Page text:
Yahdon Israel, a senior editor at Simon & Schuster, said he understood the decision to publish Mr. Pence’s book, saying it isn’t the same as endorsing his views. "As a student of history, I want to know what went on in the rooms to which Mr. Pence had access," Mr. Israel said.
Mr. Karp said social media has amplified those criticizing the Pence book deal. "The voices on the other side are there but they aren’t as loud," he said.
"A lot of people were deeply upset and threatened by the last four years and want the country to change," Mr. Karp said. "They think by changing companies they can change the country."
Simon & Schuster, founded in 1924, has a rich history. It has won 57 Pulitzer Prizes, and has published such classic authors as F. Scott Fitzgerald and Ernest Hemingway and such current bestselling writers as Stephen King, Jason Reynolds and Jennifer Weiner. In the 1980s and 1990s the company bought other publishers, part of a wave of deals across the book industry that eventually created the five big global publishing houses that exist today. Bertelsmann SE has agreed to acquire Simon & Schuster from ViacomCBS Inc. for almost $2.18 billion. The deal is expected to close later this year, pending regulatory approval.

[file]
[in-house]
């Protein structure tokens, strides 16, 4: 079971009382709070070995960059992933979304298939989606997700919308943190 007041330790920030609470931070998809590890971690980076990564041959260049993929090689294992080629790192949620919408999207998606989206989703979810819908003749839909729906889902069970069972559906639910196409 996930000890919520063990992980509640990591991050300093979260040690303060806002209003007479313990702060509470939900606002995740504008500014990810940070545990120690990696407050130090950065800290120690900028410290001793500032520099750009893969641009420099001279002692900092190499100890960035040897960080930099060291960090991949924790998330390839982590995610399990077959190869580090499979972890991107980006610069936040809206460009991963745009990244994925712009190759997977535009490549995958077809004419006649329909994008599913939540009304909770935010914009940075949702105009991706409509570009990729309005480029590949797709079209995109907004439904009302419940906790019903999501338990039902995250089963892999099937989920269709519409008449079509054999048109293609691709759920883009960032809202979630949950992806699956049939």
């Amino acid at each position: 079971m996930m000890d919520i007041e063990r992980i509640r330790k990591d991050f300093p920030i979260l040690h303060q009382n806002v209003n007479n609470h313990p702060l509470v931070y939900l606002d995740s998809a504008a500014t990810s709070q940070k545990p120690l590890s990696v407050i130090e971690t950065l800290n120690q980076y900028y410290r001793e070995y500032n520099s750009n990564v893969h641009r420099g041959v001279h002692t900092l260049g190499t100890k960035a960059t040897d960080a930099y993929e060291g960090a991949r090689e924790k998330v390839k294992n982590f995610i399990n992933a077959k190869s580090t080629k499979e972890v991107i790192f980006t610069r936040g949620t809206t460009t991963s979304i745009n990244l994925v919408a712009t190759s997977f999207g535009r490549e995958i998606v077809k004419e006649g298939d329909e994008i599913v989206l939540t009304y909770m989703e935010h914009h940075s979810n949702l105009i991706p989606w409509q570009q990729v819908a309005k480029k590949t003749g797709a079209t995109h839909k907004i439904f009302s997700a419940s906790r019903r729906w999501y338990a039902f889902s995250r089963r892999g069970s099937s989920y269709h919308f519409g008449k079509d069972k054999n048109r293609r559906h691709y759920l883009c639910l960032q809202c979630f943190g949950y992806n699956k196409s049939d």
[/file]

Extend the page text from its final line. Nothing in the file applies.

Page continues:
Tensions over political books date back years. Jack Romanos, a former CEO at Simon & Schuster, recalled during the early 1990s that he agreed to publish Rush Limbaugh’s "The Way Things Ought to Be" when he oversaw one of the company’s divisions. "I had a line of people outside my door begging me not to approve the acquisition," said Mr. Romanos. The book was a hit, and delivered a large portion of the profits that year.